Last Friday, on the 7th February a crew of activists gathered in the basement of Haggerston drag bar The Glory ready to start a movement: Queer Night Pride. Four weeks before, just meters away, one of the bar’s regular performers, Camile Leon, was assaulted by a gang of vitriol-spewing young people. Having just been out to grab some cash from a machine a few doors down, she was left bleeding and bruised.
Though a shocking incident, the events of that evening were in-keeping with a troubling trend in the number of hate crimes occurring on the streets of London. Over the past 5 years, there has been a 55% increase in hate crimes according to figures released by the Met Police. Between 2018 and 2019, there have been 3,111 homophobic hate crimes reported in London, compared to 2,607 the year before.
Dan Glass, Activist.
I’m an activist for LGBT+ freedom, particularly with the Gay Liberation Front who were the founders of pride. It’s the 50th anniversary of the GLF this year and it’s really important to finish what they started in terms of absolute freedom for all.
LGBT+ hate crime has been on the rise massively, particularly since Brexit. 55 attacks a week in London. We’ve got to respond to it, we can’t hide away. I wanted to put a lot of my own energy into it because it’s not just a statistic, my friends have been attacked. I myself was attacked a year and a half ago.
Do you mind telling us a little about that attack?
It was after the launch of the LGBT+ Community Centre at the Hackney Showrooms. I left Dalston Superstore to catch a bus home, and there were two men just outside Dalston Kingsland station. They both tried to start on me, but I was empowered after the launch and wasn’t going to take shit. I fought back. Normally I would’ve taken a step back, but I wasn’t willing to. I’m not a fighter. All the tube workers started laughing at me thinking it was funny.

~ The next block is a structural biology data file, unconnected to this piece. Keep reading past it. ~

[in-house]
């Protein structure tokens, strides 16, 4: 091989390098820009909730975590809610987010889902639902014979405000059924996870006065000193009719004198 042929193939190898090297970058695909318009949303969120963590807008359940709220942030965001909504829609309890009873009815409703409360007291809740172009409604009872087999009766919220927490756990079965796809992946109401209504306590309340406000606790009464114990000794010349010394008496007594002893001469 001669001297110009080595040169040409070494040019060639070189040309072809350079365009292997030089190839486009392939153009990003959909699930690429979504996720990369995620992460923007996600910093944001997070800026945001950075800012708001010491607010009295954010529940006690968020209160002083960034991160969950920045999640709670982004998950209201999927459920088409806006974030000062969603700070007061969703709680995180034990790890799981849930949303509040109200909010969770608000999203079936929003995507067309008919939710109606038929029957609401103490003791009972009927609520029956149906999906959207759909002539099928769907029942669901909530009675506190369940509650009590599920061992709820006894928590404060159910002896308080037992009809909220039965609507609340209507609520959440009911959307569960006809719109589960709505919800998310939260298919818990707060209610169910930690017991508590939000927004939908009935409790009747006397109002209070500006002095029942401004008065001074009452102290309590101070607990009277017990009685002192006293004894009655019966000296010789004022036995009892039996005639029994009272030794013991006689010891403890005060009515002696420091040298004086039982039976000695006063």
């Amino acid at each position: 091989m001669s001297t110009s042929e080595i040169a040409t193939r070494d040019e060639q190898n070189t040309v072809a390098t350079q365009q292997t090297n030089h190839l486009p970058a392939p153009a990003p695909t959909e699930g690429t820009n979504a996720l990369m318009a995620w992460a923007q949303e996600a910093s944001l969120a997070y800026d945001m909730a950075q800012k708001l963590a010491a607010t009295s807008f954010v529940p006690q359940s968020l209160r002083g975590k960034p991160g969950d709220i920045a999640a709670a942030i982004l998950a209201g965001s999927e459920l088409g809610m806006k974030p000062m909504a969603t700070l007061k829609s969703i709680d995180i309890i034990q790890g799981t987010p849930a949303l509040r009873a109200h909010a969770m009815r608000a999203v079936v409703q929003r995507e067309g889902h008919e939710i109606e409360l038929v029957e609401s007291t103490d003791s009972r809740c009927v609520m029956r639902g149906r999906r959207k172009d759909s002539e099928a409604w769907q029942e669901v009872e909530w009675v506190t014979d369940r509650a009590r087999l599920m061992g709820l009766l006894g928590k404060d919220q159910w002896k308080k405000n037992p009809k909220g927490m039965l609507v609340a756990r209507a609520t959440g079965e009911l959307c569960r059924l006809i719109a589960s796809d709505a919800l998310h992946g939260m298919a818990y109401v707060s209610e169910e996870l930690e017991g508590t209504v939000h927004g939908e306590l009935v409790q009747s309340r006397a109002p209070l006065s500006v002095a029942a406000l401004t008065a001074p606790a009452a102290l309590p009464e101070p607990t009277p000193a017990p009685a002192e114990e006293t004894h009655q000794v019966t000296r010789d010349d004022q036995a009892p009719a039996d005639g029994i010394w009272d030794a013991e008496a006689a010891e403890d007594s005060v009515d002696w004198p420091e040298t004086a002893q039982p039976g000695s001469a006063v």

If we want to defend our community and empower our community, particularly on this anniversary, we need to cherish our history by continuing the fight. One thing that’s important about this protest is that it’s not just about queer protection, it’s all communities who are affected by the rise in hate crime.
What do the mainstream Pride celebrations get wrong?
A lot. The fact that in 2004 it was changed from a protest to a parade. It’s been corporatised, militarised and politically pacified. It’s part of the problem. It’s a flagrant violation of what it started from, which was absolute freedom for all. Pride in London is a corporation that doesn’t have the explicit interest of the founders of Pride at its heart.
I’d love to be that complacent and think there’s no work left to be done. We’re not there yet. I get it because a lot of people who attend Pride like to think there’s little left to do.
Why is it important that these demonstrations are taking place at night?
We initially started the movement because Loukas, a performer here at The Glory, was attacked next door at the corner shop. The majority of LGBT+ hate crime happens at night. We need to respond to what’s happening outside of the clubs, on the streets, on the buses.